Graffiti is when you make a mark on property that cannot be easily removed by wiping it with a dry cloth. This includes things like marking, writing, and drawing on property with spray paint or any other tool.
Graffiti is generally against the law, but there are some situations where it can be legal. For example, it may be allowed if you have permission from the owner of the property or you are doing it as part of your work or education..
It is against the law for anyone to sell a spray paint can to a person who is under 18. A person who does this could be fined up to $3180. Because of this, a shop assistant may ask you for identification if you want to buy spray paint. If you cannot prove you are over 18 the shop assistant may refuse to sell you the spray paint.
It is against the law to carry a spray paint can in a public place, unless you need the spray can for your work, education or you are participating in an activity or sport where it is legal to do graffiti. If you are carrying the spray paint can in a public place to do other things that are illegal, then you could be fined up to $3180. A public place includes many places, like schools, parks and train stations.
In Tasmania, it is not illegal to carry graffiti tools other than spray cans (e.g. marker pens).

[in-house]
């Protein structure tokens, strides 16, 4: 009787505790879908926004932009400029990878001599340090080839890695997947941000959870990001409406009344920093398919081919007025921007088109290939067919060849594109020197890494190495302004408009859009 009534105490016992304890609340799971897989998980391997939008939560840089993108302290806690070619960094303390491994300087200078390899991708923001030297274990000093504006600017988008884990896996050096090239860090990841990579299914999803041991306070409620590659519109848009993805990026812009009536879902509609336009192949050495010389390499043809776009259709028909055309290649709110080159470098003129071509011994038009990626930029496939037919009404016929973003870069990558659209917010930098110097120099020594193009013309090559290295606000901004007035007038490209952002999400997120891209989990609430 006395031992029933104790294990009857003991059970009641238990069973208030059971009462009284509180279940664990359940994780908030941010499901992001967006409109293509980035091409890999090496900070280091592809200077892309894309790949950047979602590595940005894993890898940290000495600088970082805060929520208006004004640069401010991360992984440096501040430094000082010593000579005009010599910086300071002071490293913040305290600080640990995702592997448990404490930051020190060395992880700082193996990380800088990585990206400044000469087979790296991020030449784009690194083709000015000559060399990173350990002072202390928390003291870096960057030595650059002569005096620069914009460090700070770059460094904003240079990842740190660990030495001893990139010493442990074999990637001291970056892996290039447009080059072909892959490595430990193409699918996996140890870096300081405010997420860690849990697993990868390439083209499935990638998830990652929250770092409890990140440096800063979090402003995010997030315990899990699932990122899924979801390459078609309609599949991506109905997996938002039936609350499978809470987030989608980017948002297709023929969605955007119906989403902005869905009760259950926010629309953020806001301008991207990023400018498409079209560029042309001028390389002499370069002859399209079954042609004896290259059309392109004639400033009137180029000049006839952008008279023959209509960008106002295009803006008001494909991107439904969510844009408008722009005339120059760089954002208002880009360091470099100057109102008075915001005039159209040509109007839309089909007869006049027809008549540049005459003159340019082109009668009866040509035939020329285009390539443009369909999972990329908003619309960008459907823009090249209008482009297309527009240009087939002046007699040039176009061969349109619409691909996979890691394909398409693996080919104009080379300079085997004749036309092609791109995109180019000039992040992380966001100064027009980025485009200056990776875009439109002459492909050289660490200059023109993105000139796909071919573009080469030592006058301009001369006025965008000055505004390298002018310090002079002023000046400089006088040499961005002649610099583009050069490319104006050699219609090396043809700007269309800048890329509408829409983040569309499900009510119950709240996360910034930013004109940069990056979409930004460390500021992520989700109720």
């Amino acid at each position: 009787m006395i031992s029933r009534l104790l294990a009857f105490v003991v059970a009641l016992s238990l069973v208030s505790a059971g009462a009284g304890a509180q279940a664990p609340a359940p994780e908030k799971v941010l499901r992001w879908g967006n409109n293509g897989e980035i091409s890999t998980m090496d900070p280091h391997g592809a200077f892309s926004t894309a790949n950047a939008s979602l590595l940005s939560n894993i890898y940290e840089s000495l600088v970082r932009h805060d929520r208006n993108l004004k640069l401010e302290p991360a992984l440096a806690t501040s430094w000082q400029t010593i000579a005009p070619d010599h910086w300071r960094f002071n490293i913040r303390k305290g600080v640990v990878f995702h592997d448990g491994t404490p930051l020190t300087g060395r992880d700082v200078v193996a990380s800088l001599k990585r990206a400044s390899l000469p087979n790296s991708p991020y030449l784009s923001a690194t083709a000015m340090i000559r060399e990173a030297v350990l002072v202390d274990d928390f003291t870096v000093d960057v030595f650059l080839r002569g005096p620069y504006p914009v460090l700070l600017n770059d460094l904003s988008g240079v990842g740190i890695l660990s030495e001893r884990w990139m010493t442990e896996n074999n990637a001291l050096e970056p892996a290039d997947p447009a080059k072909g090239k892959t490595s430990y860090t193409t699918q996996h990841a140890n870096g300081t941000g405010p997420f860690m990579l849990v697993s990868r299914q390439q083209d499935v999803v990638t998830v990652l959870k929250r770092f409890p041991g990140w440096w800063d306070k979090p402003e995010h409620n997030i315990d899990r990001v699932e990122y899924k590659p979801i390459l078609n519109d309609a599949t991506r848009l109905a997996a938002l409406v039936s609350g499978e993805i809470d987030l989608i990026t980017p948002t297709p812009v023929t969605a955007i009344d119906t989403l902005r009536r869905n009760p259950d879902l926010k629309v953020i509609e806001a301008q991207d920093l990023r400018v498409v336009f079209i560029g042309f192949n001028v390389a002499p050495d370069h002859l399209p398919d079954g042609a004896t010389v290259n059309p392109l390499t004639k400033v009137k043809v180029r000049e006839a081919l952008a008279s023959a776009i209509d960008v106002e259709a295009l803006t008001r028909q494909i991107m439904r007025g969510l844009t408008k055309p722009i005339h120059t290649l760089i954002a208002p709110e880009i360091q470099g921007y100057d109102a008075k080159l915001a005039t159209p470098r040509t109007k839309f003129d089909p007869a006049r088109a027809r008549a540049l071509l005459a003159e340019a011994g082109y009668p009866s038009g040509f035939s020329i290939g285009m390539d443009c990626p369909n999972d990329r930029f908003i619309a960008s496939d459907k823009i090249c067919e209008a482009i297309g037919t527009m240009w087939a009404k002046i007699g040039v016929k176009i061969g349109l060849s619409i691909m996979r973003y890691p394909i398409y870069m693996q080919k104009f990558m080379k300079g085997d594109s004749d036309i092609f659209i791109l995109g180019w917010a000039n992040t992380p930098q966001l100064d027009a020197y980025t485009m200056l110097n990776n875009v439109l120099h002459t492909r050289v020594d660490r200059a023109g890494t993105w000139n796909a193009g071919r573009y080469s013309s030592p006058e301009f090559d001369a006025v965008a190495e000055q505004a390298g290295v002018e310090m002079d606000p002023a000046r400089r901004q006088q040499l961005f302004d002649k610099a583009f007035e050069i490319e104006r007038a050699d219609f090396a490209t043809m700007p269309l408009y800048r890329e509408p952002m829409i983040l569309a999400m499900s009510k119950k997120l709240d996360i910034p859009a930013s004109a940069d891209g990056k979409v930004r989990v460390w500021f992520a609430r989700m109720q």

Yes. If a police officer reasonably believes you have a spray paint can in a public place and you should not have it, the police can stop and search you or your vehicle. For graffiti tools other than spray paint, the police’s normal powers to search you will apply. For more information about this, see our page on ‘What powers do the police have’.
A police officer can confiscate any spray cans that they find. For graffiti tools other than spray paint, the normal rules about police confiscations apply. For more information about this, see our page on ‘What powers do the police have’.
If you are under 18, the police may:
For more information about warnings, cautions, youth justice conferences and being charged, see our web pages on “Youth Justice System” and “Criminal Law”.
If you are under 18 and you are charged with an offence and then found guilty, depending on the case, a court can:
For more information about penalties and going to court, see our web pages on“Youth Justice” and “Court stuff.”
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